From decorated stones left in public parks, to chalked pavements and doorstep theatre, making public art flourished during the pandemic. It demonstrated the benefits to human well being of making art can be more widely enjoyed, brought communities together, and democratised an activity that can be a powerful alternative to consumerism. More widely, it is now being taken up and used directly to challenge the overconsumption behind the climate crisis.

The pandemic reminded people of the importance of community – both locally where neighbours responded to the need to help each other – and globally where our shared humanity and vulnerability became painfully obvious thanks to a virus. People across the world also turned to public art and creativity, using their bodies, imaginations and voices to bring shared hopes and fears to the attention of others in their community. Public art and expression is important because it brings live issues into our everyday spaces and forms a key role in a flourishing and sustainable society by revealing our evolving culture.

Participation in the arts enlarges the imagination, and rehearses different ways of being, allowing us to countenance change, or reframe our experiences, equipping us better for change. In other words, it rehearses imaginative capacities that we will radically need in the coming times – and importantly, it reminds us we are not alone.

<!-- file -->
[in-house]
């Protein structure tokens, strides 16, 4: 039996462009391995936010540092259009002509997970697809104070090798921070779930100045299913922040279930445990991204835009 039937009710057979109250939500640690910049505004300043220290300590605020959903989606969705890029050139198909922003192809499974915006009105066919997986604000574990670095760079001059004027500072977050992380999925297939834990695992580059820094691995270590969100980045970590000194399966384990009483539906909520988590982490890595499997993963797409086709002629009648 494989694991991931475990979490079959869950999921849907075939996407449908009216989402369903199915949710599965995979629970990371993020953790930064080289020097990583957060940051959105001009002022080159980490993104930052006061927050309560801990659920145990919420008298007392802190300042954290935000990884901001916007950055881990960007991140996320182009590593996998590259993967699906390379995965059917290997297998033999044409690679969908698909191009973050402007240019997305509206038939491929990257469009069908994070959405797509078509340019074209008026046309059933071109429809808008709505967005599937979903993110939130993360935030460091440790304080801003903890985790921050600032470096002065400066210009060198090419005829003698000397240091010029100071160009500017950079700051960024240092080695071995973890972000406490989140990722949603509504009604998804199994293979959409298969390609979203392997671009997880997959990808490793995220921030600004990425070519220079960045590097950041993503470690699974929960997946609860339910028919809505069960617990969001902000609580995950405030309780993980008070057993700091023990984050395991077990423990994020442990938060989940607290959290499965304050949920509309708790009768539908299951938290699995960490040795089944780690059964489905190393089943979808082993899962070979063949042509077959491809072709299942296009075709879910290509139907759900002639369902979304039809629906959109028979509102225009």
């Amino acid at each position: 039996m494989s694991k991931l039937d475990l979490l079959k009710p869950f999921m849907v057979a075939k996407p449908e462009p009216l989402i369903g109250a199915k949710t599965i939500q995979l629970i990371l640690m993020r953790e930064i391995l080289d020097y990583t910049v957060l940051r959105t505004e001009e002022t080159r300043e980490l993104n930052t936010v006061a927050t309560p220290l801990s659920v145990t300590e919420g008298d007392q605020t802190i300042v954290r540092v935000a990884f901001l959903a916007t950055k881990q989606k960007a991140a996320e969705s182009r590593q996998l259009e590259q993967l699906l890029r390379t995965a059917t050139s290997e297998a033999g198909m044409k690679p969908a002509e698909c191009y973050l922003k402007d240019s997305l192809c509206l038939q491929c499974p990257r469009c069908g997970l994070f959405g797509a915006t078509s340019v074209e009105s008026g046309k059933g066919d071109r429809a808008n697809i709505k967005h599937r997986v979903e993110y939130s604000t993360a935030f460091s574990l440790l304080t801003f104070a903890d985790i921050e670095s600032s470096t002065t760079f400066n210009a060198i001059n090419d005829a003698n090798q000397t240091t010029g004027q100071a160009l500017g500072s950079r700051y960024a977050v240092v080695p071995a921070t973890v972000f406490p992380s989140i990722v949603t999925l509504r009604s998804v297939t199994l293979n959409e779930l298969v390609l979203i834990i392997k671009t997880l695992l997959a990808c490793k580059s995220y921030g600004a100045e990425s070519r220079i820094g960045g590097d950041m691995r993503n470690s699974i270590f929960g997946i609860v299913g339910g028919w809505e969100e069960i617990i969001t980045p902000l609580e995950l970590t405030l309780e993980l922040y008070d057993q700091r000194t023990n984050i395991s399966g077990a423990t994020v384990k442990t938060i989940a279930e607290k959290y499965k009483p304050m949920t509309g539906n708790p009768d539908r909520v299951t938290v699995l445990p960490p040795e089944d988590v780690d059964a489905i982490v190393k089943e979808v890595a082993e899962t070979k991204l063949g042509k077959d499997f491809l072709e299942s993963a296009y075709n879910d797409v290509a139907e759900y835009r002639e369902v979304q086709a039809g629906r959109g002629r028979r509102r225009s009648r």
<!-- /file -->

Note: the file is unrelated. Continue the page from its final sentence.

– Zoe Svendsen, Director, Metis

The pandemic has helped us to view our public spaces differently – perhaps less as places to simply shop, or walk through on the way to somewhere else, and more as destinations in themselves. As tech encourages us to stay at home and have everything our hearts desire delivered by a drone, the real world offers diversity, difference, sensations, experience as yet unparalleled by virtual reality. It’s time now to get out there and participate.

This story is part of the Reset series – a collection of short downloadable stories that  look in more detail at over consumption and unnecessary travel. They consider some of the key messages and solutions that have become apparent during the pandemic that could help us make the rapid transition to a more sustainable future.

This guide has been made possible by the support of ClimateWorks Foundation.